Half of all mergers and acquisitions fail - and only 17% truly pay. For them to succeed, says Robert Heller, there should be a clear growth strategy, good management fit and the involvement of employees.
The mighty rush of mergers and acquisitions thunders on, and the buys get mightier yet. Billions ride on the success of deals such as Boeing and McDonnell Douglas, Ciba and Sandoz, or Varity and Lucas.
Yet there's no evidence that managements are any better at making corporate wedlock work. The rough statistic, that half of all deals flop, has become gospel. It's a gross underestimate: according to one highly believable study, a further third make marginal returns, and only 17% truly pay.
In the winning fifth, the hard-nosed merger-masters no doubt outnumber the soft-hearted. The hard line is exemplified by Lucas-Varity. This alleged Anglo-American marriage of minds looks more and more like a Varity putsch. Not one Lucas executive survives in the boardroom as American CEO Victor Rice, aided and abetted by Briton Tony Gilroy, forces through the process of cutting costs - and perhaps 3,000 jobs.
Hard-line supporters would argue that, since the axe is usually essential to takeover economics, the sooner it is wielded the better. At Lucas, however, the philosophy generated distasteful headlines about the 'culling' of surplus managers - as if they were so many diseased cows, rather than able, experienced human beings. In the takeover world, the newly unfashionable downsizing still rides high; and so does the potential damage to growth strategy.
If there is no such strategy, there should be no deal. M&A disasters are probable where there's no clear strategic intent; or acquirers know nothing about the acquired business; or the carrying cost appreciably exceeds the return on acquired assets; or buyers swallow a whole company, rather than buying or keeping only specific businesses which bolster their strategic aims. That's the key - how far the deal strengthens the chances of logically planned competitive success.
The three mergers above easily pass the knowledge test. The senior parties, Boeing, Sandoz and Varity, know their partners as intimately as their industries. Whatever is superfluous to the unions, moreover, will assuredly be ditched. Whether the deals proceed to cover the cost of capital depends, however, not just on immediate savings from squeezed operations, but on mobilising the joint human assets.
At Boeing that is especially obvious; it needs McDonnell engineers desperately to meet booming orders (737 production alone is rising by 150%). As Ciba and Sandoz unite under the Novartis banner, the human issue is partly job losses, but even more compatibility. Ciba had been committed to empowerment, leadership and total quality, while Sandoz is renowned for top-down, heavy-handed control: hard versus soft.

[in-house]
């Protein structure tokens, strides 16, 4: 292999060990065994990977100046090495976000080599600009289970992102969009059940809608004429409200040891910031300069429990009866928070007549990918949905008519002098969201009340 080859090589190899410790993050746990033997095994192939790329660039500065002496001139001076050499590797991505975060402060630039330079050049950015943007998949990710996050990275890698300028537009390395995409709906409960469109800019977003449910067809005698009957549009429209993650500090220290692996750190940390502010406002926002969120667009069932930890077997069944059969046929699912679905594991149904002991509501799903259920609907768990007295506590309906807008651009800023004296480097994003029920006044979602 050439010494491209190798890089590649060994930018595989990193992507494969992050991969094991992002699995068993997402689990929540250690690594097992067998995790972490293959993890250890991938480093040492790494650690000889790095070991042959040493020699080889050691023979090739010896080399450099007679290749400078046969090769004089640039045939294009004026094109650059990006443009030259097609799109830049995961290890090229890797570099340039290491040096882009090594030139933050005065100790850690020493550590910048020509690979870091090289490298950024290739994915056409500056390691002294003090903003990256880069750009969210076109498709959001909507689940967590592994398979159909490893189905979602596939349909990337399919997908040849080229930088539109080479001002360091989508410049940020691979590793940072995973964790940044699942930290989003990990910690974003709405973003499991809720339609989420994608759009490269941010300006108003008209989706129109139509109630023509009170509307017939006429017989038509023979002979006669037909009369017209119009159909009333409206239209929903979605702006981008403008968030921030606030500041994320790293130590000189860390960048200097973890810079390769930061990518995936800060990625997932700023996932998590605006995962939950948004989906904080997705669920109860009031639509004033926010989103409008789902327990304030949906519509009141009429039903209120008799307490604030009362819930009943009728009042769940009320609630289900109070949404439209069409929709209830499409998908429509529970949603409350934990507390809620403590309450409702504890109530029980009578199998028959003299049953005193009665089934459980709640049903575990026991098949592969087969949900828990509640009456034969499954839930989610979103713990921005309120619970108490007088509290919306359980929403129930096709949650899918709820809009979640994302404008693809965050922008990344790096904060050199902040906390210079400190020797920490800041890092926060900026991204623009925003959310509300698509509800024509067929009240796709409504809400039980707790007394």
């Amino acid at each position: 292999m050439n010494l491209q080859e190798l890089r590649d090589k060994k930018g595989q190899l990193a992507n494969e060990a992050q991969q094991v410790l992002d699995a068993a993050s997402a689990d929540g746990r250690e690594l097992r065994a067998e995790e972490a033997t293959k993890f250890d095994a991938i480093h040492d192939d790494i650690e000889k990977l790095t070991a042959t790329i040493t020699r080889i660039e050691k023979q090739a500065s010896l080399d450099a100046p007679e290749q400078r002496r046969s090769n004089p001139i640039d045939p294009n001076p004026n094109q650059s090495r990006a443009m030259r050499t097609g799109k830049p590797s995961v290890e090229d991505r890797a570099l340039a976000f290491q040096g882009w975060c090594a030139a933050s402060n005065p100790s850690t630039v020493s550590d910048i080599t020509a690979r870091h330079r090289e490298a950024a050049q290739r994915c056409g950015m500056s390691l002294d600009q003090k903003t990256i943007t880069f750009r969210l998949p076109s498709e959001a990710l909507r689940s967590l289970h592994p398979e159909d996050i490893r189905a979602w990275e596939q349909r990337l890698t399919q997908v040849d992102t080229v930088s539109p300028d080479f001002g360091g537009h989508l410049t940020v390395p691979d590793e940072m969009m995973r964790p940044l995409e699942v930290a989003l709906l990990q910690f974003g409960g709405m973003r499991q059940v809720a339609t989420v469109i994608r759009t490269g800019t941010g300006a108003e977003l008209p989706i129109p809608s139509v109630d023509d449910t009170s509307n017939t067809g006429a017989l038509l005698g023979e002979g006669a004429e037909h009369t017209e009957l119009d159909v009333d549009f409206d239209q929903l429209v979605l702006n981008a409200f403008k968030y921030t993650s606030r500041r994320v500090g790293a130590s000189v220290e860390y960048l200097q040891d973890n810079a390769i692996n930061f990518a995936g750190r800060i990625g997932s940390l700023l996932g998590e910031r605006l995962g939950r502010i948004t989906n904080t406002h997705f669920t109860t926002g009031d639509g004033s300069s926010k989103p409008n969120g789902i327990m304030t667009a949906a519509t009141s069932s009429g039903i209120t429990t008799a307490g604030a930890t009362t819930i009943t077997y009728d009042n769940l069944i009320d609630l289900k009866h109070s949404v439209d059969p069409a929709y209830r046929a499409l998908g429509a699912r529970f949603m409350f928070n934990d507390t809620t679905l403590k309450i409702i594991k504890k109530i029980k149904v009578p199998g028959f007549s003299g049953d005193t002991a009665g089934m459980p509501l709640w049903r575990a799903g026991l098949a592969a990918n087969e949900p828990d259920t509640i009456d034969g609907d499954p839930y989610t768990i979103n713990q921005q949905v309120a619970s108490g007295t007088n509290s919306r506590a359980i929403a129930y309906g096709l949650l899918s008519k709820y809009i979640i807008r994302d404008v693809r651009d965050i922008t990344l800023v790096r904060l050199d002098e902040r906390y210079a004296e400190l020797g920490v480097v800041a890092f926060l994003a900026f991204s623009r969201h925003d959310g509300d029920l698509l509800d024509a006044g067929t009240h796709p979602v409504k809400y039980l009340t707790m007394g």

Senior Lucas management paved the way to their own disappearance by falling between the two stools. They neither fully developed the soft collaboration of the Japanese whose production methods they adopted, nor pushed hard enough for results. Nobody doubts Rice's downward push. But Gilroy has shown, with hundreds of project teams at Landrover and Varity, how well he understands that success is bottom-up as well as top-down.
The human aspects, though, start at the top. Nestle's Helmut Maucher, veteran of $18 billion of takeovers in a decade, stresses the all-importance of the top management fit in determining the value of a buy. The abilities of the acquisition's managers matter more than the balance sheet in adding future value. How these people are managed themselves, and how they manage others, must profoundly affect the outcome.
As Philip Condit, Boeing's boss, told the Financial Times, his mega-merger hinges on seeking hard results through soft people management: it won't work if Boeingites insist on 'everything being done their way and fail to recognise McDonnell Douglas's strengths'. That's an ever-present danger in takeovers, especially a disputed one like Granada-Forte: acquired dogs given a bad name get no chance to prove their goodness.
Frequently, excellent personal qualities have been buried under previous strategic misdirection and tactical ineptitude. A merger or acquisition, since it should be based on strong strategic perception, will in theory provide forward thrust. But that essential strategic rationale is too often hard to find. 'I cannot understand why some of these mergers have been done', says Astra's Hakan Mogren, referring to drug mega-deals like Novartis. He suspects that low-growth, high-cost operations will 'mix old problems with new problems and get drowned ... If you are growing at high speed, you can't do mergers and acquisitions at the same time.' His fears are real. If managements seek to compensate for inadequate organic growth by purchasing expansion, they will be disappointed.
In companies which want to be innovative, customer-focused, responsive and entrepreneurial, hard and soft must go hand-in-hand. Speedy decisions and fast action are hard elements which are crucial in lowering the cost base, clearing the decks, and setting the growth strategy in motion.
But decisions and actions will be more effective for being shared, and growth follows fastest if people are enrolled and encouraged. The iron fist needs more softness than a velvet glove.